queried a French boyfriend in 1966 when I was trying to teach him some English — that is probably when I first realized what a peculiar language we do speak! These are the butterflies we have seen in Wales recently, they are called, in Welsh gloyn byw, living glove — not much more sensible!
It has been a warmer, sunnier spring and early summer this year and we seem to have seen more blues than usual. Here is another Common Blue
Lots of Small Pearl Bordered Fritillaries:
Small Green Hairstreaks like this one:
A Wall Brown — actually sitting on a wall.
We have seen all these regulars (thank you Bill for the pictures). Clockwise from top left: Small Tortoiseshell, Small Heath, Red Admiral, Speckled Wood and Peacock
The Meadow Browns have only just appeared and are so frisky that they will not pose. We haven’t seen any Gate Keepers or Painted Ladies yet.
Nightjars (Caprimulgus europaeus) used to be called Goatsuckers because they hung around goats and other domestic animals and as they seemed to do them no harm it was assumed that they fed on the milk of these animals. They do not. They eat insects especially moths that fly at dawn and dusk and sometimes throughout the night.
Maybe they picked the occasional fly from a sleeping mammal but modern pasture hosts far fewer insects than it did now that we Click our stock — spray them with long acting insecticide. If you want to see Nightjars today (or rather tonight) you need to go to the moors or a grazed heath but what they like best is recently felled and re planted conifer forest but you must start by listening. Spotting birds at night is a thankless task but male Nightjars announce themselves with a loud churring — a strange jarring, mechanical sound, each one modulating its chur slightly differently.
The first time I heard one, I was out lambing on a hillside just after dark, I had no idea what it was — I wondered if it was a chain saw up in the woods.
Last week Bill and I went up into the forestry at dusk and listened. True to form, just as we had given up and were wending our way home we heard the first chur. It was from the edge of a newly planted pine plantation around the clear-felled area we call the “Dead Zone”, where the mature pines have been cut leaving stumps and a matrix of dead sticks and broken branches tangled around ditches of stagnant water in a post-apocalyptic landscape. This whole area above our village has sections of pine wood at different stages of growth. As we stood, one bird would fall silent then another further along the margin would take up the call — all along the edge of a new plantation.
Night was falling fast and we headed for home across the Dead Zone, aware that large bats were all around, swooping overhead making a strange eerie sound as they passed close by.
On the longest day we visited again — at 10:15pm we started to be treated to churring from all around the amphitheatre — the felled clearing surrounded by young trees — the midges were biting as the land darkened and the purple hill in the distance seemed to grow against the fading light and the new moon appeared. “Not much chance of seeing one now,” then suddenly a giant swift came out of the dark, right in front of us, looping and swerving after its aerial prey — just a few feet above our heads — not a bat, after all — but a Nightjar!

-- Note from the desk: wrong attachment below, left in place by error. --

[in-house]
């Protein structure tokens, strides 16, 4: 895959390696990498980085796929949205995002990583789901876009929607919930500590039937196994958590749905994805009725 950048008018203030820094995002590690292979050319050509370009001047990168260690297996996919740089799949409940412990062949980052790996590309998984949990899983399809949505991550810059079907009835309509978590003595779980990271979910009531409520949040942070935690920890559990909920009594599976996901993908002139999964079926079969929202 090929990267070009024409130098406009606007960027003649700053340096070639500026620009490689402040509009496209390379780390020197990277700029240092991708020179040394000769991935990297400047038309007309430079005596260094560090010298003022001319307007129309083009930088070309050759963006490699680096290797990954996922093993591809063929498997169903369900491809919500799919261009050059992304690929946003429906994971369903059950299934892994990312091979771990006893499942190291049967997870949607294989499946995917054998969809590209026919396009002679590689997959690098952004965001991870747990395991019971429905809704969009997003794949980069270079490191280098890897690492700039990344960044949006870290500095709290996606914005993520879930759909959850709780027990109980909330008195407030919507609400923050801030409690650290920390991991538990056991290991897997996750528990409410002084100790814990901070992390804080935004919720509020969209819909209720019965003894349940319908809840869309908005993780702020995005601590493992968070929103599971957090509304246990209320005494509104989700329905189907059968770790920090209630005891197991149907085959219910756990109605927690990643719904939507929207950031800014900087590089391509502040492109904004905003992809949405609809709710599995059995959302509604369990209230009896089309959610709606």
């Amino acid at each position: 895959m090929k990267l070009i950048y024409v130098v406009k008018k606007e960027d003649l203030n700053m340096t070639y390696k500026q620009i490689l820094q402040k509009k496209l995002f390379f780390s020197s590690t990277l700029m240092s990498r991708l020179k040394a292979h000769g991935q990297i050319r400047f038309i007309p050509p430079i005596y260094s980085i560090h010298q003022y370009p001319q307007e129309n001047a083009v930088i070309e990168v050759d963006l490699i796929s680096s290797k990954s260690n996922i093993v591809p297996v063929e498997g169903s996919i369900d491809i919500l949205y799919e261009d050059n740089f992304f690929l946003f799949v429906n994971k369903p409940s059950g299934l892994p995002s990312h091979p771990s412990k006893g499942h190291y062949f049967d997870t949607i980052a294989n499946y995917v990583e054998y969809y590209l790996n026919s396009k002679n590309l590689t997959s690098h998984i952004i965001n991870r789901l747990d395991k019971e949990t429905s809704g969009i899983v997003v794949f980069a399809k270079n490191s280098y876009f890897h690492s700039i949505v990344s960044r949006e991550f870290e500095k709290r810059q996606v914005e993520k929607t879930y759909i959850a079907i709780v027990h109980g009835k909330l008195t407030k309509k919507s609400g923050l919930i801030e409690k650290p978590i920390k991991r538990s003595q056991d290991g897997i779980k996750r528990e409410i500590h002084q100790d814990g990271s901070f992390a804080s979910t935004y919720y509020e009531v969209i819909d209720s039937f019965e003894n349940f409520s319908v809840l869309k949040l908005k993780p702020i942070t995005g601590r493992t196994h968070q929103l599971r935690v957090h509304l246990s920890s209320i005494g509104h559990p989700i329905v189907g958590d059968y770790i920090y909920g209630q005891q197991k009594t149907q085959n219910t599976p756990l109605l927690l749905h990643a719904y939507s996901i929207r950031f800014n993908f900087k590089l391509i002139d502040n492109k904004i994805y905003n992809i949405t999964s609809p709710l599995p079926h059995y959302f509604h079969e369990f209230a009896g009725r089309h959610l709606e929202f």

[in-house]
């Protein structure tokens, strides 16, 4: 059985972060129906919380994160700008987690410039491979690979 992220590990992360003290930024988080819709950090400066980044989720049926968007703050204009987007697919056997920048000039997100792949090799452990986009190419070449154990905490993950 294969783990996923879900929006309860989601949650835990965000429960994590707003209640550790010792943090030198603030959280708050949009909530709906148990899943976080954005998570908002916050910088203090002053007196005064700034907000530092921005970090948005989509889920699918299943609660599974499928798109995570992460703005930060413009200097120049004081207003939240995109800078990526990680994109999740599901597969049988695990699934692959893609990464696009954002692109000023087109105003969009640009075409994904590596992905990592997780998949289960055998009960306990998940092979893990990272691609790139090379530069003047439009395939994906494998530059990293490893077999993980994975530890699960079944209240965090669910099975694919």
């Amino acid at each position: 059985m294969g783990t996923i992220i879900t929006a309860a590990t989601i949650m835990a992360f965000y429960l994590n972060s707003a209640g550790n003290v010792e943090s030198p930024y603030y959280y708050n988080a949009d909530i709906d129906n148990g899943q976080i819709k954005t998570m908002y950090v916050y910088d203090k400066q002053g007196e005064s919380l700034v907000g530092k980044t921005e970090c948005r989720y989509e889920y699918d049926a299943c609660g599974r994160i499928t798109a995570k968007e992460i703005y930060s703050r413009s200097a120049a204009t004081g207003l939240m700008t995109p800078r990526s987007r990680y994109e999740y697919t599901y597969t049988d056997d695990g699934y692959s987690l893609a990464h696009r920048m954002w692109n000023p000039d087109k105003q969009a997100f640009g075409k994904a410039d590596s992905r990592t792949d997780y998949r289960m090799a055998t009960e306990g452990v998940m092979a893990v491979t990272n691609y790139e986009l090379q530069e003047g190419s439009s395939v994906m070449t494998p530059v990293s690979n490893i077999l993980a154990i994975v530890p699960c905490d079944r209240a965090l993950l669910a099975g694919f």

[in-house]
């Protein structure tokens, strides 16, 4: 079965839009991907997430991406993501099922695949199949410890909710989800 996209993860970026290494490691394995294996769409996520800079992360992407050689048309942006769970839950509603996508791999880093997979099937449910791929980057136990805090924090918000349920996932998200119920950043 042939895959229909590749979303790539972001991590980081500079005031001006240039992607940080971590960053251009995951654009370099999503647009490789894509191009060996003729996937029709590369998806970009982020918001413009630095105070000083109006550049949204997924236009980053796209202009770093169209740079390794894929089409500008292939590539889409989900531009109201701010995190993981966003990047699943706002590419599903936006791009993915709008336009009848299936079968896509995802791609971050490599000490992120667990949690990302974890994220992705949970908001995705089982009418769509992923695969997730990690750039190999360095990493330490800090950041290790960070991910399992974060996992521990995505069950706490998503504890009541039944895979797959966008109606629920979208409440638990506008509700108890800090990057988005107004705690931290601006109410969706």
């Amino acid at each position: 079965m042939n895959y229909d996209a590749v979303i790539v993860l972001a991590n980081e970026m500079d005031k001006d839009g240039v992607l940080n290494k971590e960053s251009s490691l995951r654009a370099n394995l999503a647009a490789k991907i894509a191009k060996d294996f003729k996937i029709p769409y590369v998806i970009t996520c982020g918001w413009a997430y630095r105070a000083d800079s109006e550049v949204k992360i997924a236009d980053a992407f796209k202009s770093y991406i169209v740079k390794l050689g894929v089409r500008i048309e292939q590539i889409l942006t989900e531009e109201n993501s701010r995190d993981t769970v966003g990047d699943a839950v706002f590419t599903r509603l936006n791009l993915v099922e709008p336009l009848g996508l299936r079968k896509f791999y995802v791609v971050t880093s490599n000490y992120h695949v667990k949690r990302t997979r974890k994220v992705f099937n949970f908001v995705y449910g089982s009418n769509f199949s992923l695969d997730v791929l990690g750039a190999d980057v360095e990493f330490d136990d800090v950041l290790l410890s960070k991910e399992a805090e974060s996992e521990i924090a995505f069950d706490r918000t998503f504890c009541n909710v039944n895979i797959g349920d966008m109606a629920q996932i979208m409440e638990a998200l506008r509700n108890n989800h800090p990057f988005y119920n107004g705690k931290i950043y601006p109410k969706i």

This secretive, almost mystical bird, is having a come back — its numbers increasing — in the hilltops of Wales, where the forests rich in insect life are felled in rotation opening up the habitat so that these amazing birds can manoeuvre in open skies above the forest floor where they nest and rear two broods before heading back to the Congo, almost invisible as their camouflage is so good. This is an American cousin, very similar, that we almost trod on in Texas — look carefully — can you see him?
Reappraisal, re-purposing and a lot of digging: that is what we have been doing during the corona lock-down as we wait to see what Nature throws at us next.
When Bill and I renewed our friendship we had just come through difficult times having both recently lost much loved spouses after long illnesses. In the past we’d worked together for many years so knew we got on and are still getting on in both senses (three score years and ten!) We also lived in and are rooted in different parts of the Britain, he in England, me in Wales.
As the Corona Pandemic started to unfold it became evident that movements would be restricted but I think we had already made a leap of faith and here we are — locked-down together in Wales.
I had sold or re-homed all my stock (apart from my dear old pet “lamb”, Aby seen below in her new role as artistic muse!) We should have been making the most of our new found mobility… Lisa runs her sheep on the land now.
Recent portrait of Aby — lady of leisure.
But there is still a lot to do and so much better with a willing helper!
I’ve always believed when you run out of space what you need to do is sort things out, de-clutter and find the space that you had just mislaid! We have tidied the tools.